By juxtaposing characters from the West and East in America in The Great Gatsby , Fitzgerald was making some moral observations about the people who live there. Those in the Midwest—the newly arrived Nick Carraway—were fair, relatively innocent, unsophisticated, while those who lived in the East for some time—Tom and Daisy Buchanan—were unfair, corrupt, and materialistic. The Westerners who moved East, furthermore, brought the violence of the Old West days to their new lives. Fitzgerald romanticizes the Midwest, since it is where the idealistic Jay Gatz was born and to where the morally enlightened Nick returns. It serves metaphorically as a condition of the heart, of going home to a moral existence rooted in basic, conservative values. Further, the houses of East Egg and West Egg represent similar moral differences. The East is where Daisy and Tom live, and the West is where Gatsby and Nick live. Fitzgerald refers to the West as the green breast of a new world, a reflection of a man's dream, an America subsumed in this image. The materialism of the East creates the tragedy of destruction, dishonesty, and fear. No values exist in such an environment.
Gatsby represents the American dream of self-made wealth and happiness, the spirit of youth and resourcefulness, and the ability to make something of one's self, despite one's origins. He achieved more than his parents had and felt he was pursuing a perfect dream, Daisy, who for him embodied the elements of success. Gatsby's mentor, Dan Cody, was the ultimate self-made man who influenced Gatsby in his tender, impressionable youth. When Gatsby found he could not win Daisy's love, he pursued the American Dream in the guise of Cody. Inherent in this dream, however, was the possibility of giving in to temptation and to corrupt get-rich-quick schemes like bootlegging and gambling. Fitzgerald's book mirrors the headiness, ambition, despair, and disillusionment of America in the 1920s: its ideals lost behind the trappings of class and material success.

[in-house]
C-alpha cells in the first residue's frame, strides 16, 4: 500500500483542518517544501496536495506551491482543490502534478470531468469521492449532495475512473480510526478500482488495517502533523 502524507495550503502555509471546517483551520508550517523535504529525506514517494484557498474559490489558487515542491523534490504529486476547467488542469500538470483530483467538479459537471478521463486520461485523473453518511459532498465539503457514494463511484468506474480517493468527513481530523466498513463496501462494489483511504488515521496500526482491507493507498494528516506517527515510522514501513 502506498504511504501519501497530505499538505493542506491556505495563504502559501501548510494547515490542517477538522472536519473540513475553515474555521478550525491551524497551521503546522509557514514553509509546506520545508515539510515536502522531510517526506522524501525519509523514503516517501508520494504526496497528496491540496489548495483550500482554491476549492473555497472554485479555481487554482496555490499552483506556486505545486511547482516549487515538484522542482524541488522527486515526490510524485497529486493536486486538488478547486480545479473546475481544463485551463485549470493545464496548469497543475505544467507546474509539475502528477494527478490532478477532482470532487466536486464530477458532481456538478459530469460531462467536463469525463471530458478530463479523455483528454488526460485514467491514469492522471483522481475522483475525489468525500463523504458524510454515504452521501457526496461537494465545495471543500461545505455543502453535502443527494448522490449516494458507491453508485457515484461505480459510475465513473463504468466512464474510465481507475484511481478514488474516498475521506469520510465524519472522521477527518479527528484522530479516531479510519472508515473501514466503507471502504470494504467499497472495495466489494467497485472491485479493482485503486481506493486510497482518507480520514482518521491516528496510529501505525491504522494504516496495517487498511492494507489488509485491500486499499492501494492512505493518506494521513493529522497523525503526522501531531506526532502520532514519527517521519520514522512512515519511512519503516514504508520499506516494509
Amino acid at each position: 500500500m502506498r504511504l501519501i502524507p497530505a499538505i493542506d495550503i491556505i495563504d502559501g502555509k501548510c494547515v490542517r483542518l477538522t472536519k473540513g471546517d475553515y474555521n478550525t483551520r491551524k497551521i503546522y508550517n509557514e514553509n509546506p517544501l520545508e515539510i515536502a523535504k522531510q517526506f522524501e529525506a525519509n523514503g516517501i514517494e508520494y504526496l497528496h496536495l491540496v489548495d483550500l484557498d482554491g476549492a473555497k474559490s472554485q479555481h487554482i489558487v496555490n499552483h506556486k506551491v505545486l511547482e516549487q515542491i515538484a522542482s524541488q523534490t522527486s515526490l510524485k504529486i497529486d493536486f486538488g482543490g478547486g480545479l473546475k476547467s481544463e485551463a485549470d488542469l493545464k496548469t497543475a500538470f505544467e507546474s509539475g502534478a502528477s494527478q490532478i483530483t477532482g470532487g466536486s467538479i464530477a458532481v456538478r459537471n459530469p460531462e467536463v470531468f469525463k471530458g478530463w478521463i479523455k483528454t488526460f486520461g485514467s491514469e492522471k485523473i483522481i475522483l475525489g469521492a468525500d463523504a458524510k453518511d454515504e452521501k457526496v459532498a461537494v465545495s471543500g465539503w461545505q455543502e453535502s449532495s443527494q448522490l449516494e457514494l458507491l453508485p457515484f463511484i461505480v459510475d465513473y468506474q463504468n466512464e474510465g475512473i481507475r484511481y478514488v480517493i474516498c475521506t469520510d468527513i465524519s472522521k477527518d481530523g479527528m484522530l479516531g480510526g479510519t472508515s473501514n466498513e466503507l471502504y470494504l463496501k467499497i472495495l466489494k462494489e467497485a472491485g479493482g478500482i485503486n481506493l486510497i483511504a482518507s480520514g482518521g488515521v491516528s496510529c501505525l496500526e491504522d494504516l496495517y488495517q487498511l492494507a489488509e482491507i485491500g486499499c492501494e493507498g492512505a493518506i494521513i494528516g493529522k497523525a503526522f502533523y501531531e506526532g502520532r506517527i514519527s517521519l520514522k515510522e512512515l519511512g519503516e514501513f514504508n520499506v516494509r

Examples of the American Dream gone awry are plentiful in The Great Gatsby: Meyer Wolfsheim's enterprising ways to make money are criminal; Jordan Baker's attempts at sporting fame lead her to cheating; and the Buchanans' thirst for the good life victimizes others to the point of murder. Only Gatsby, who was relatively unselfish in his life, and whose primary flaw was a naive idealism, could be construed as fulfilling the author's vision of the American Dream. Throughout the novel are many references to his tendency to dream, but in fact, his world rests insecurely on a fairy's wing. On the flip side of the American Dream, then, is a naivete and a susceptibility to evil and poor-intentioned people.
Appearances and Reality
Since there is no real love between Gatsby and Daisy, in The Great Gatsby, there is no real truth to Gatsby's vision. Hand in hand with this idea is the appearances and reality theme. Fitzgerald displays what critics have termed "an ability to see the face behind the mask." Thus, behind the expensive parties, Gatsby is a lonely man. Though hundreds had come to his mansion, hardly anyone came to his funeral. Owl Eyes, Mr. Klipspringer, and the long list of partygoers simply use Gatsby for their pleasures. Gatsby himself is a put-on, with his "Oggsford" accent, fine clothes, and "old boy" routine; behind this facade is a man who is involved in racketeering. Gatsby's greatness lies in his capacity for illusion. Had he seen Daisy for what she was, he could not have loved her with such singleminded devotion. He tries to recapture Daisy, and for a time it looks as though he will succeed. But he must fail, because of his inability to separate the ideal from the real. The famous verbal exchange between Nick and Gatsby typifies this: concerning his behavior with Daisy, Nick tells him he can't repeat the past. "Can't repeat the past," Gatsby replies, "Why of course you can!"